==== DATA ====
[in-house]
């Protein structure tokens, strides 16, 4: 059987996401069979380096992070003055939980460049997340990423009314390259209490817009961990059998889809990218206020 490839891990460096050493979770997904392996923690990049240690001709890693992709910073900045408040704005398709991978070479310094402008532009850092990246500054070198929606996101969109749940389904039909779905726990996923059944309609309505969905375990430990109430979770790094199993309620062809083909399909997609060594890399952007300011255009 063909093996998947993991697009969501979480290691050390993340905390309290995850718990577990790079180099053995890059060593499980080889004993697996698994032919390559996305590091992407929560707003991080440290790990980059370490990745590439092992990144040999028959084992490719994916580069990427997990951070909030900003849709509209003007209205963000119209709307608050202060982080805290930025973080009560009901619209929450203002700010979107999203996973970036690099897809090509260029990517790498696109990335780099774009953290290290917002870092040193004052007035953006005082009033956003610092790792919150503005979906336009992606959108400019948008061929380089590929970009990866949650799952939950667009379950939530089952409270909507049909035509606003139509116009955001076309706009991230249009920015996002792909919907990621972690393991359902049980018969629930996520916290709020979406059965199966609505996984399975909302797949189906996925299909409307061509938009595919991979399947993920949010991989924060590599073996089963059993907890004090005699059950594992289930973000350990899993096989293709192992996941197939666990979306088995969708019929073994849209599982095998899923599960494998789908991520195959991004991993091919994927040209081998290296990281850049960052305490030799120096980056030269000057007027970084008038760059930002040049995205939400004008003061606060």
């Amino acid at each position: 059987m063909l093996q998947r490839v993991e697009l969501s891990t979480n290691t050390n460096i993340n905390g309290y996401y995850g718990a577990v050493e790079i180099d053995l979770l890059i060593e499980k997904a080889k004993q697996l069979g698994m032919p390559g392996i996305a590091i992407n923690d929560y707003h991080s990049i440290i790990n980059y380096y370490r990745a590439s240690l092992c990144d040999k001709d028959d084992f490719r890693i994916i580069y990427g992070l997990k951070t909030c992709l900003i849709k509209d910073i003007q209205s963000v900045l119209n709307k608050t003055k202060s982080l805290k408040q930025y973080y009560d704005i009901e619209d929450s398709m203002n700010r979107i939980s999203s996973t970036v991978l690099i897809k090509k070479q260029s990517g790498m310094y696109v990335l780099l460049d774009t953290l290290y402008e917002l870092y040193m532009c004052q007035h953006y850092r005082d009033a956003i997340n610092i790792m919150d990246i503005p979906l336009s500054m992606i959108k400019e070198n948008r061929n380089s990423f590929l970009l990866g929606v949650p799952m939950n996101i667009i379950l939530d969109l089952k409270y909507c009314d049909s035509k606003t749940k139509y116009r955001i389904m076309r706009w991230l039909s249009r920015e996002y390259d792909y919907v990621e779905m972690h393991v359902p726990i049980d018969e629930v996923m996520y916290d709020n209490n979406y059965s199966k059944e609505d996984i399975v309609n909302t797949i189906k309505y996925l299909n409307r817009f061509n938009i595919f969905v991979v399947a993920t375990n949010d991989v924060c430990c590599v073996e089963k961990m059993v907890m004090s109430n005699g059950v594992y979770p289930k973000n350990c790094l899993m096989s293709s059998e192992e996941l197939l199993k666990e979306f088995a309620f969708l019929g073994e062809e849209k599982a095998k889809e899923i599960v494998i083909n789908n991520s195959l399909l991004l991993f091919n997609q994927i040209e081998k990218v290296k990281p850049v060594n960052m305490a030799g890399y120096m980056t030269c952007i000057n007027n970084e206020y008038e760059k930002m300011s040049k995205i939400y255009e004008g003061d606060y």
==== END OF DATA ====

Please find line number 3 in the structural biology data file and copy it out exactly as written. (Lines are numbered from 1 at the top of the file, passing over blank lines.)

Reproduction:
């Amino acid at each position: 059987m063909l093996q998947r490839v993991e697009l969501s891990t979480n290691t050390n460096i993340n905390g309290y996401y995850g718990a577990v050493e790079i180099d053995l979770l890059i060593e499980k997904a080889k004993q697996l069979g698994m032919p390559g392996i996305a590091i992407n923690d929560y707003h991080s990049i440290i790990n980059y380096y370490r990745a590439s240690l092992c990144d040999k001709d028959d084992f490719r890693i994916i580069y990427g992070l997990k951070t909030c992709l900003i849709k509209d910073i003007q209205s963000v900045l119209n709307k608050t003055k202060s982080l805290k408040q930025y973080y009560d704005i009901e619209d929450s398709m203002n700010r979107i939980s999203s996973t970036v991978l690099i897809k090509k070479q260029s990517g790498m310094y696109v990335l780099l460049d774009t953290l290290y402008e917002l870092y040193m532009c004052q007035h953006y850092r005082d009033a956003i997340n610092i790792m919150d990246i503005p979906l336009s500054m992606i959108k400019e070198n948008r061929n380089s990423f590929l970009l990866g929606v949650p799952m939950n996101i667009i379950l939530d969109l089952k409270y909507c009314d049909s035509k606003t749940k139509y116009r955001i389904m076309r706009w991230l039909s249009r920015e996002y390259d792909y919907v990621e779905m972690h393991v359902p726990i049980d018969e629930v996923m996520y916290d709020n209490n979406y059965s199966k059944e609505d996984i399975v309609n909302t797949i189906k309505y996925l299909n409307r817009f061509n938009i595919f969905v991979v399947a993920t375990n949010d991989v924060c430990c590599v073996e089963k961990m059993v907890m004090s109430n005699g059950v594992y979770p289930k973000n350990c790094l899993m096989s293709s059998e192992e996941l197939l199993k666990e979306f088995a309620f969708l019929g073994e062809e849209k599982a095998k889809e899923i599960v494998i083909n789908n991520s195959l399909l991004l991993f091919n997609q994927i040209e081998k990218v290296k990281p850049v060594n960052m305490a030799g890399y120096m980056t030269c952007i000057n007027n970084e206020y008038e760059k930002m300011s040049k995205i939400y255009e004008g003061d606060y």